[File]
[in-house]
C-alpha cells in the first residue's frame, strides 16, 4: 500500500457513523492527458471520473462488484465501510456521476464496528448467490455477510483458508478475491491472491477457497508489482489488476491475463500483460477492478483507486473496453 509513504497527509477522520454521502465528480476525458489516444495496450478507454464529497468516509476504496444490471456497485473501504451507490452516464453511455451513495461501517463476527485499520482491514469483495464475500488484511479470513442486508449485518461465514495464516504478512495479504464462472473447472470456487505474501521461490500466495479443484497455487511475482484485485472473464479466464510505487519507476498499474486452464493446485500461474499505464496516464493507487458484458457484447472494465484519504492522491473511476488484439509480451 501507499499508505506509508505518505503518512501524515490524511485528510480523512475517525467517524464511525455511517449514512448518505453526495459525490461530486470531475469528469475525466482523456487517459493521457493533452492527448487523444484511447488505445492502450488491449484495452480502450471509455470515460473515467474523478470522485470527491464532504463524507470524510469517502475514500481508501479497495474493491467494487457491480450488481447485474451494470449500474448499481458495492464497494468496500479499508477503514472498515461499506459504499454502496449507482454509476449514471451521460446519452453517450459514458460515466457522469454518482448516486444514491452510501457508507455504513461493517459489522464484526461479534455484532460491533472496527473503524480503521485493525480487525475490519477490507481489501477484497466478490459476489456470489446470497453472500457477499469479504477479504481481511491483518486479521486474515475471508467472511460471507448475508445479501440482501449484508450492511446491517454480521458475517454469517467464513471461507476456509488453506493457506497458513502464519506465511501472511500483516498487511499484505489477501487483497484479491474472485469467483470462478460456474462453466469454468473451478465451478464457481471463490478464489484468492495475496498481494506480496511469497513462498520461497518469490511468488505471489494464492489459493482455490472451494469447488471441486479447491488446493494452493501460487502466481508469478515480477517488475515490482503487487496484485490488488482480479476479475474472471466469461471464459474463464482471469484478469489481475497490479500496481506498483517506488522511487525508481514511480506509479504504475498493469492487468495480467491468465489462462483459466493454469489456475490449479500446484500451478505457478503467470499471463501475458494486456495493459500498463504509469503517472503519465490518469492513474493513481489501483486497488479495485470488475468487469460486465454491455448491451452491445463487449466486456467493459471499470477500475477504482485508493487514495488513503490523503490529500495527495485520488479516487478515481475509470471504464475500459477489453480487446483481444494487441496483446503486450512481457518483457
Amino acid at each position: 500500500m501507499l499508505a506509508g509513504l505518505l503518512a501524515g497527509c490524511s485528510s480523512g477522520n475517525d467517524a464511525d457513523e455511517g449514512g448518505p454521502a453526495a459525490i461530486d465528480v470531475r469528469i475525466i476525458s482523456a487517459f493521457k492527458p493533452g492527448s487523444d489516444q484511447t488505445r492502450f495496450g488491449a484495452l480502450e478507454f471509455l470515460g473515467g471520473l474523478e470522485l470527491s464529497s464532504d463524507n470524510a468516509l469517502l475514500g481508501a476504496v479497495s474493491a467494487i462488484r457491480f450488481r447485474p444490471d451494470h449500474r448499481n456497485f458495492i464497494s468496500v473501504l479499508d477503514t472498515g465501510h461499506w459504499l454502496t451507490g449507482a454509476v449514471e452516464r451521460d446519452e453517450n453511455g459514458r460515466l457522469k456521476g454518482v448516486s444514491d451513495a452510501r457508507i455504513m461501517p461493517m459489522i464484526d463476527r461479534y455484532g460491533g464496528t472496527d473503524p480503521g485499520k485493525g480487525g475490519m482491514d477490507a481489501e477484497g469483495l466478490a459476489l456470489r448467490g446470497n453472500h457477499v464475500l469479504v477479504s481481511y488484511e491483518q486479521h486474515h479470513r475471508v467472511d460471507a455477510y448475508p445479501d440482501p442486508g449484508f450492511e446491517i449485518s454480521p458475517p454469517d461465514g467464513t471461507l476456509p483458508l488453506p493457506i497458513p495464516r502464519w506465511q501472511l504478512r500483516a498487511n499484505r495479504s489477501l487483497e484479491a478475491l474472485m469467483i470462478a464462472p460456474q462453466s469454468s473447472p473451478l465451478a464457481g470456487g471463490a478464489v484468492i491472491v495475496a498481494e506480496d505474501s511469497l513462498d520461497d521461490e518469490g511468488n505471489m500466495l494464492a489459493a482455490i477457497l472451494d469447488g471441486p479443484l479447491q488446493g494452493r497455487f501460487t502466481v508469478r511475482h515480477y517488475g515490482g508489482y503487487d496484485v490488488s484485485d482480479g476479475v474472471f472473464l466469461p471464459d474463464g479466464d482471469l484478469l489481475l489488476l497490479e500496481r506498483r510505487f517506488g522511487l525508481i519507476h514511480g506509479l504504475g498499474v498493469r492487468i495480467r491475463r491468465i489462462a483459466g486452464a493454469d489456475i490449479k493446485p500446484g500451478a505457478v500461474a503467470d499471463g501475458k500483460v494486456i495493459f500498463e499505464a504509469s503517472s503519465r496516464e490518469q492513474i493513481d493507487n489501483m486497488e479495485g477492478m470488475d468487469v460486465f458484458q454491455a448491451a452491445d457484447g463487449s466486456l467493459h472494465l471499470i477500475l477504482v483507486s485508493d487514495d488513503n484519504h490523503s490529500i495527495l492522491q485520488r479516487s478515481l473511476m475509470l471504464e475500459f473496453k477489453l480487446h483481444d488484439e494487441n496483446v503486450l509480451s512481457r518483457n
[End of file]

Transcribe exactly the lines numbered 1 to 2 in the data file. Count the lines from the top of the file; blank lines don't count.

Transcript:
[in-house]
C-alpha cells in the first residue's frame, strides 16, 4: 500500500457513523492527458471520473462488484465501510456521476464496528448467490455477510483458508478475491491472491477457497508489482489488476491475463500483460477492478483507486473496453 509513504497527509477522520454521502465528480476525458489516444495496450478507454464529497468516509476504496444490471456497485473501504451507490452516464453511455451513495461501517463476527485499520482491514469483495464475500488484511479470513442486508449485518461465514495464516504478512495479504464462472473447472470456487505474501521461490500466495479443484497455487511475482484485485472473464479466464510505487519507476498499474486452464493446485500461474499505464496516464493507487458484458457484447472494465484519504492522491473511476488484439509480451 501507499499508505506509508505518505503518512501524515490524511485528510480523512475517525467517524464511525455511517449514512448518505453526495459525490461530486470531475469528469475525466482523456487517459493521457493533452492527448487523444484511447488505445492502450488491449484495452480502450471509455470515460473515467474523478470522485470527491464532504463524507470524510469517502475514500481508501479497495474493491467494487457491480450488481447485474451494470449500474448499481458495492464497494468496500479499508477503514472498515461499506459504499454502496449507482454509476449514471451521460446519452453517450459514458460515466457522469454518482448516486444514491452510501457508507455504513461493517459489522464484526461479534455484532460491533472496527473503524480503521485493525480487525475490519477490507481489501477484497466478490459476489456470489446470497453472500457477499469479504477479504481481511491483518486479521486474515475471508467472511460471507448475508445479501440482501449484508450492511446491517454480521458475517454469517467464513471461507476456509488453506493457506497458513502464519506465511501472511500483516498487511499484505489477501487483497484479491474472485469467483470462478460456474462453466469454468473451478465451478464457481471463490478464489484468492495475496498481494506480496511469497513462498520461497518469490511468488505471489494464492489459493482455490472451494469447488471441486479447491488446493494452493501460487502466481508469478515480477517488475515490482503487487496484485490488488482480479476479475474472471466469461471464459474463464482471469484478469489481475497490479500496481506498483517506488522511487525508481514511480506509479504504475498493469492487468495480467491468465489462462483459466493454469489456475490449479500446484500451478505457478503467470499471463501475458494486456495493459500498463504509469503517472503519465490518469492513474493513481489501483486497488479495485470488475468487469460486465454491455448491451452491445463487449466486456467493459471499470477500475477504482485508493487514495488513503490523503490529500495527495485520488479516487478515481475509470471504464475500459477489453480487446483481444494487441496483446503486450512481457518483457